Support Sales with Quality Content


Companies are slowly getting the message that marketing hype and pushy sales tactics turn Web customers off. Some organizations understand that customers value good content and are posting informational articles to their sites in support of this. Obviously articles and other content support the sales of their products as well. But customers will find them truly useful if they are concise and informative, in a factual manner that suits the Webnot the pushy style of late-night TV commercials. Keep the marketing language to a minimum; let the content speak for itself.

One of the best places to fill people in on your products or services is on relevant informational pages. Ads or links to buy products that are well integrated within the content are seen as helpful because they're available when people most need them. Regrettably, some sites we studied did a great job of providing informative articles but missed opportunities to sell their productsor even let people know they sell them.

Remember, people don't always get to your site's home-page. Search engines often take them through deep links directly to specific pages inside the site, which means that they may never see your offerings. Placing product mentions or links to product pages in an article ensures that people will know you carry products relating to their interests. People won't need to browse your site any further if your articles answer their questions.

Four Reasons for Informational Articles

  • They enhance credibility by showing your expertise and genuine motivation to help

  • They help customers differentiate between alternative products

  • They provide information to support customers' purchase decisions

  • They contain keywords that enhance search engine visibility and increase traffic to your site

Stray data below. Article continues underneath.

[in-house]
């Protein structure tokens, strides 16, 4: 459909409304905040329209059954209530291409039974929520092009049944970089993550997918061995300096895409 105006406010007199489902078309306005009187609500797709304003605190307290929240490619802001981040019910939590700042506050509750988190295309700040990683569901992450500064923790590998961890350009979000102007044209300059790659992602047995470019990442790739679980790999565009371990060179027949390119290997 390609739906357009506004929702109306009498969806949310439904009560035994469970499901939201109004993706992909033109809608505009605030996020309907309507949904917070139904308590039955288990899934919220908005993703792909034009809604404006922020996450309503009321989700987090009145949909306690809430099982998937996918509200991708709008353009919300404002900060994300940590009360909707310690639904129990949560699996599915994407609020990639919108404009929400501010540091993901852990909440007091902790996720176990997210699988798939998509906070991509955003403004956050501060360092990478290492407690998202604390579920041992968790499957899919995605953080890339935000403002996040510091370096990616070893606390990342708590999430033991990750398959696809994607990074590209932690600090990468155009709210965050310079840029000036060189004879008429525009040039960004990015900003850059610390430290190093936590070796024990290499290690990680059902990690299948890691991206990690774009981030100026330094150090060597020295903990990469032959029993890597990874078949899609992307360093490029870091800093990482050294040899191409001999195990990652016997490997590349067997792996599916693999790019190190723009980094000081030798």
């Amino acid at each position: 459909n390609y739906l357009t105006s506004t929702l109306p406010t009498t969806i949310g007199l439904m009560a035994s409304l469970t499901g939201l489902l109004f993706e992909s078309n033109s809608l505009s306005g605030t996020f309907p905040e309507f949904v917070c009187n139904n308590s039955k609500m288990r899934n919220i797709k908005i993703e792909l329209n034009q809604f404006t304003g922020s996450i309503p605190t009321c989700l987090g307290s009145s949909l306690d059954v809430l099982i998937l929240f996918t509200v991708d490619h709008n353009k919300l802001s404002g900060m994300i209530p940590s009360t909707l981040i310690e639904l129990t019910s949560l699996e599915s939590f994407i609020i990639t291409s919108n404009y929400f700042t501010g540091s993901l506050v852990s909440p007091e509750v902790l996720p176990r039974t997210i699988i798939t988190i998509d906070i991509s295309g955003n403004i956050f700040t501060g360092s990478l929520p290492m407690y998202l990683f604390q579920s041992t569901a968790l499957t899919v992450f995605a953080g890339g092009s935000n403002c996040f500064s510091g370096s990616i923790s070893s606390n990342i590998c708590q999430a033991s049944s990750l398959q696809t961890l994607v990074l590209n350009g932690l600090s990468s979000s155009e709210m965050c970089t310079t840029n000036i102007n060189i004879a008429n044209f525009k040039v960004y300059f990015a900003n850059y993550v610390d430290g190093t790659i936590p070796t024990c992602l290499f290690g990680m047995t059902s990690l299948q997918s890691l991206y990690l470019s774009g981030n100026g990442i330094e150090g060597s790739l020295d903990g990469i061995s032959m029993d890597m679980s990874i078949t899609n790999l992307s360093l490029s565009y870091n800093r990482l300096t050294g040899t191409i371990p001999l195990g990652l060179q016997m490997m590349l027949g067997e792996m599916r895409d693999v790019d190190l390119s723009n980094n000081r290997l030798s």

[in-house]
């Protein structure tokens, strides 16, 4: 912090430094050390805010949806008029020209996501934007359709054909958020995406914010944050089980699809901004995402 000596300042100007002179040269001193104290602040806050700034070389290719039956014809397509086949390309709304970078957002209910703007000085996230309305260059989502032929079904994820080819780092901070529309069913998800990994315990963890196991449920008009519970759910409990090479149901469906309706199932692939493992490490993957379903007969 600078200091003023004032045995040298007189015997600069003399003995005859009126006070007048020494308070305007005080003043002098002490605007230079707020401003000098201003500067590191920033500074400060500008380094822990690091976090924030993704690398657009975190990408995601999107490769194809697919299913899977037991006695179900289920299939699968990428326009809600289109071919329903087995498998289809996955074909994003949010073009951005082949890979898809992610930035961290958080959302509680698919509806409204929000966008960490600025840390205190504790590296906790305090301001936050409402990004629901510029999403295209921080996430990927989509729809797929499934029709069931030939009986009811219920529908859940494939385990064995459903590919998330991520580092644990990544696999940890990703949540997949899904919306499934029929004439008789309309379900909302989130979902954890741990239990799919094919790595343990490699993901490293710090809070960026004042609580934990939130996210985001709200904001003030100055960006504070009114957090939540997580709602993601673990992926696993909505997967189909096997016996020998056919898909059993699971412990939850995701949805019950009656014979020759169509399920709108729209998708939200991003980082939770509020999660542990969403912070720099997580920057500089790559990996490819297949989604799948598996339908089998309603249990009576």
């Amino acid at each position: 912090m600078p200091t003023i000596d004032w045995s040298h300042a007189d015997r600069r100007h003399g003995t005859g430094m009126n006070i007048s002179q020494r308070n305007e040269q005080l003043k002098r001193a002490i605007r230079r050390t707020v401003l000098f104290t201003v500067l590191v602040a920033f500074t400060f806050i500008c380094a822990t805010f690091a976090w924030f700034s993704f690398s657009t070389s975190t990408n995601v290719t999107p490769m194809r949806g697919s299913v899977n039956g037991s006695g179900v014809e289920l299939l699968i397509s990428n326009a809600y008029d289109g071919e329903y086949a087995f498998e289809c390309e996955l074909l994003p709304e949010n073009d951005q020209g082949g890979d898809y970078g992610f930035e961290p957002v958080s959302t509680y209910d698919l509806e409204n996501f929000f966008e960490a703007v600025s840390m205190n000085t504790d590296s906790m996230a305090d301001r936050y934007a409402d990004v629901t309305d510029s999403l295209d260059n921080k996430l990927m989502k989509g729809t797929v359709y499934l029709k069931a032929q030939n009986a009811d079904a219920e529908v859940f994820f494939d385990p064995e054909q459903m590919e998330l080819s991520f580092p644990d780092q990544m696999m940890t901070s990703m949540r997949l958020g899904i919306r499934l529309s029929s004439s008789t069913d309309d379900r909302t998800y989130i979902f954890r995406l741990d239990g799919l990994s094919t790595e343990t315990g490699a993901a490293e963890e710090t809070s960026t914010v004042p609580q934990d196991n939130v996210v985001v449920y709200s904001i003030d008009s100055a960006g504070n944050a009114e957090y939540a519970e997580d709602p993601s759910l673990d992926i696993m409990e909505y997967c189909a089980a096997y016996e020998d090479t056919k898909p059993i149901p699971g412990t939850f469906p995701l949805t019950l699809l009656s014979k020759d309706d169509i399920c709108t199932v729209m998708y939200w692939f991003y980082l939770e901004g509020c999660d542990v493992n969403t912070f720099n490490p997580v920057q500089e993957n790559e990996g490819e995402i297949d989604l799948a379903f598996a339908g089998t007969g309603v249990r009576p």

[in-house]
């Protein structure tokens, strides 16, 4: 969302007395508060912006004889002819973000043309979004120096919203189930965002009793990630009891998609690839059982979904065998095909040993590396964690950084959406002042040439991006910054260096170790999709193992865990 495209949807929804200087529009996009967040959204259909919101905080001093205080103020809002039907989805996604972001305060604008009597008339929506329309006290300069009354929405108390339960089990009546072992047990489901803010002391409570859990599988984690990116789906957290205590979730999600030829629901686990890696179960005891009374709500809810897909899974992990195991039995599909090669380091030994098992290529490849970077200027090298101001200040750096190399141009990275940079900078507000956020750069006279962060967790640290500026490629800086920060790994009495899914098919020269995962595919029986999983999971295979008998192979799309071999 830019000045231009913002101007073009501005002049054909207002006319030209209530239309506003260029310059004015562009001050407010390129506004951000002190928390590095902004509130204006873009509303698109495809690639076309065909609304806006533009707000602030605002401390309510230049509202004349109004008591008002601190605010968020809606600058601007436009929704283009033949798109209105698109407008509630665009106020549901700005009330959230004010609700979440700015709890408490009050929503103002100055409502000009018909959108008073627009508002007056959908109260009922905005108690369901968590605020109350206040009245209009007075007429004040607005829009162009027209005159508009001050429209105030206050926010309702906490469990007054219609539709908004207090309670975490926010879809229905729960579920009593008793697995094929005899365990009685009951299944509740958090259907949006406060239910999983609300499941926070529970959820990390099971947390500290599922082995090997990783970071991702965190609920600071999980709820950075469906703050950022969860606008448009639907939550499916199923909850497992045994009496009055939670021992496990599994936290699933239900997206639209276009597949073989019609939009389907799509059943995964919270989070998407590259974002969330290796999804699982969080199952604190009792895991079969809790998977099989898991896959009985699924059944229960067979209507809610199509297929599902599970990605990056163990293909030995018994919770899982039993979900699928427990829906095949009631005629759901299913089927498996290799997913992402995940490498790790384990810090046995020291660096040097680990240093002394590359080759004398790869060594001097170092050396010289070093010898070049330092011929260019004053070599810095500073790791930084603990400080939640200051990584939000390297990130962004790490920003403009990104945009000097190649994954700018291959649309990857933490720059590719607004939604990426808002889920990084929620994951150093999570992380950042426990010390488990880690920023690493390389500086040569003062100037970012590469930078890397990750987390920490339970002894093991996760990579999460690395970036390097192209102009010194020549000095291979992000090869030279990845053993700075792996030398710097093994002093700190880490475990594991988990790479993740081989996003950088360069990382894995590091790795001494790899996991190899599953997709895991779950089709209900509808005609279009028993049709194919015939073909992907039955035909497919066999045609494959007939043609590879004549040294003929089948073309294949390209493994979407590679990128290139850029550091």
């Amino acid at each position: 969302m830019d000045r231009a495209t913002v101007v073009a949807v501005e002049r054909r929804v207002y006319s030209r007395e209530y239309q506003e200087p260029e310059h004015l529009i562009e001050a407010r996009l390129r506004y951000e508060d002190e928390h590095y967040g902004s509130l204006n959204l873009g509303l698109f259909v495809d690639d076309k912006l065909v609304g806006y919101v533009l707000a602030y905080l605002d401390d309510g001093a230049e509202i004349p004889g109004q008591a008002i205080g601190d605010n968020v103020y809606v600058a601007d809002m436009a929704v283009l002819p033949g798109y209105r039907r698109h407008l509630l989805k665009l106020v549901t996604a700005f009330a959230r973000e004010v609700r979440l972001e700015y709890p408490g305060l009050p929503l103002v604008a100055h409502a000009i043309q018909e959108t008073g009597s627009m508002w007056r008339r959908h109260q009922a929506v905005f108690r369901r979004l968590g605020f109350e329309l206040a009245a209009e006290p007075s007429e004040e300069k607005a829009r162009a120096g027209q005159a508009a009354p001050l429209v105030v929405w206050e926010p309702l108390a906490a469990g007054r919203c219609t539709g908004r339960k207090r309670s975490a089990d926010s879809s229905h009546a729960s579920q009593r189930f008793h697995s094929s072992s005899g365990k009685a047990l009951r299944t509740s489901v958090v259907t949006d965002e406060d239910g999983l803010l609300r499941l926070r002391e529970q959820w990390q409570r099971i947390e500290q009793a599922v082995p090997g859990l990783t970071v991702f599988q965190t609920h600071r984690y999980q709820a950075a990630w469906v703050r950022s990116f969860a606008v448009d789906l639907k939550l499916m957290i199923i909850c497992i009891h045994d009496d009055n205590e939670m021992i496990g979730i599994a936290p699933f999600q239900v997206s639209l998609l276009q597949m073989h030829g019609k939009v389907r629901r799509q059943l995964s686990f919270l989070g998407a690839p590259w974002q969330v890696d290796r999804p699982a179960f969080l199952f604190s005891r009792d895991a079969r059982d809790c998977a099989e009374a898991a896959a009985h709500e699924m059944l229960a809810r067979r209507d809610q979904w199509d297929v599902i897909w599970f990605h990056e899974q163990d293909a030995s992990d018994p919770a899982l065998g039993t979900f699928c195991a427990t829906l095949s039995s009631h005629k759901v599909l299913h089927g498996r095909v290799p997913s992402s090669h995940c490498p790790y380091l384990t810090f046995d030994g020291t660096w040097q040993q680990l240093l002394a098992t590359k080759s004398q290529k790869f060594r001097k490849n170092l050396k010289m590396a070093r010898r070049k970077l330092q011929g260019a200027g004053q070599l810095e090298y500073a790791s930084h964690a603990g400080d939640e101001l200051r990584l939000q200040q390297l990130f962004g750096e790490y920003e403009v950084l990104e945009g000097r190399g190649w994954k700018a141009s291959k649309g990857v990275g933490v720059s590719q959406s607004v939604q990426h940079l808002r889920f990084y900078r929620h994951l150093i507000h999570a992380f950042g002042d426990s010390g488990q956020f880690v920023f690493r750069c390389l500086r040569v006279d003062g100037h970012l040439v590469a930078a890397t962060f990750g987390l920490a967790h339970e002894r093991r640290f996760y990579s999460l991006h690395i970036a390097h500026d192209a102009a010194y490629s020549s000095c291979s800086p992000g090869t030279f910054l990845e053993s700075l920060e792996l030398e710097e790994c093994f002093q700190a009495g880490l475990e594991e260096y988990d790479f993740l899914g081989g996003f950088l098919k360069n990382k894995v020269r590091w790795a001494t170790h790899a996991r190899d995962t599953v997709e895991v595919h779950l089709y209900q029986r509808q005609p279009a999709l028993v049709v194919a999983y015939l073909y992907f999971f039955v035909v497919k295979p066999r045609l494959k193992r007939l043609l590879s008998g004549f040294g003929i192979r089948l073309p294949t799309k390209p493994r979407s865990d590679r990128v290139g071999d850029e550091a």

They Don't Have Products, Do They?

In one of our studies, people searched pg.com (the Procter & Gamble site) for food products that might be appropriate for a new kitten. Most were unable to accomplish this simple task. After exploring the site for an extended period, they didn't think that the site recommended kitten food.

There was a link labeled "May we recommend a product for your cat?" But it was far off in the left-hand margin, which people often associate with unimportant information. It would have been advantageous to embed this link in the body of the article so that it was noticeable.

To its credit, the site made it easy for people to get to the right place. The upper levels of the site had a prominent and clear link to "Pet Nutrition & Care," and the articles in this section were interesting and informative. Even the site's search engine brought up relevant articles for "kitten food." But the product links were overshadowed by the other elements on the page and people left without realizing that it actually sold the product it was promoting.

The P&G site has well-written articles that kept the interest of people in our study, but many who were researching what to feed their kittens left it thinking that the company didn't sell anything. The link to "All Pet Nutrition & Care Products" was at the bottom of the page, so it went unnoticed. The Feature Products header didn't clue people in to the fact that the company made products because titles underneath such as Does Your Cat Have a Sensitive Stomach? appeared to relate to article content.

www.pg.com


People were disappointed with the Nestlé Web site because it doesn't offer product recommendations. The Baby Foods section provides only superficial information about different brands. Nestlé misses the mark by ignoring consumer-related questions and focusing primarily on branding instead. For example, selecting the Alete brand baby food only provided branding history. People expected to find the products, information about which babies they're intended for, and the benefits.

"It talks about breastfeeding, but not about the product. I would like to have categories for formula according to the child's age, milk products, etc."

"They don't actually give me much information."

"I just read a little bit about their baby foods, but I can't find anything [more in-depth]. There's nothing that you can click on."

"I didn't like that bit of information; it didn't explain much to me."

www.nestle.com

More Information

For 207 design guidelines on e-commerce usability, as cited in this chapter, go to www.nngroup.com/reports, and see "ecommerce." For guidelines on presenting the complex products found on business-to-business sites, see "b2b."





Prioritizing Web Usability
Prioritizing Web Usability
ISBN: 0321350316
EAN: 2147483647
Year: 2006
Pages: 107

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